Engine photo gallery
The standard BMW M5 is quite the porky machine, so to help make it a proper ‘CS’, the M Division had to give it a steady diet of carbon fiber. Much like its smaller M2 CS cousin, the M5 CS gets a carbon fiber roof, hood, rear spoiler, front splitter, rear diffuser and mirror caps.
That carbon diet combined with lightweight bucket seats, similar to those found in the new M3 Competition, and forged lightweight wheels to further bring the weight down. There’s also less soundproofing and — quite possibly the coolest aspect of the new M5 CS — the lack of a third rear seat.
Exterior Design Gallery
A Gorgeous Interior Design
In the back of the BMW M5 CS, you’ll notice just two lightweight bucket seats, like a track-ready Aston Martin Rapide. The rear seats are similar buckets as the fronts, just wedged into the rear bulkhead. So you can bring your family along for the ride at the Nurburgring.
Let’s hope the M5 CS also comes with a cleaning service subscription, to remove the kids’ vomit out of the rear carpets.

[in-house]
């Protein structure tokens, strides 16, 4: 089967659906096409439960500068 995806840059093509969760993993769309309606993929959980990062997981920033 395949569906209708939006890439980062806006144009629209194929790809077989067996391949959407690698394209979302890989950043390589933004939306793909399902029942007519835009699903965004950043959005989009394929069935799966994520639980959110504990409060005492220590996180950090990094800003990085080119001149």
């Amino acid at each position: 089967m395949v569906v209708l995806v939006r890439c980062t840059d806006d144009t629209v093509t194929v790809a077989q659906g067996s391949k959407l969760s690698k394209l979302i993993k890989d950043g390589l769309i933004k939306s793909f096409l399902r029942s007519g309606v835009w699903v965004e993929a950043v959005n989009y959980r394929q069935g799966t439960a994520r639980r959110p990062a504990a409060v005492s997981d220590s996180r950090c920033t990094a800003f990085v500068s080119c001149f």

Interior design gallery
Speaking of interior, the M5 CS’ genuinely looks more special than the standard car’s. The steering wheel is entirely Alcantara with a top-mounted stripe, just like the M2 CS’, the seats look absolutely fantastic and the back seat, with just its two racing buckets, is pure hooliganism. The seats even feature Nurburgring imprints in their headrests, reminding you of just where BMW planned on the M5 CS going. James May will probably love this car.
Though, don’t just think the BMW M5 CS is some marketing gimmick; some special edition exterior and interior package designed to attract deep-pocketed social media influencers. The M Division has given this car some proper thought and it shows when you see what’s under its skin.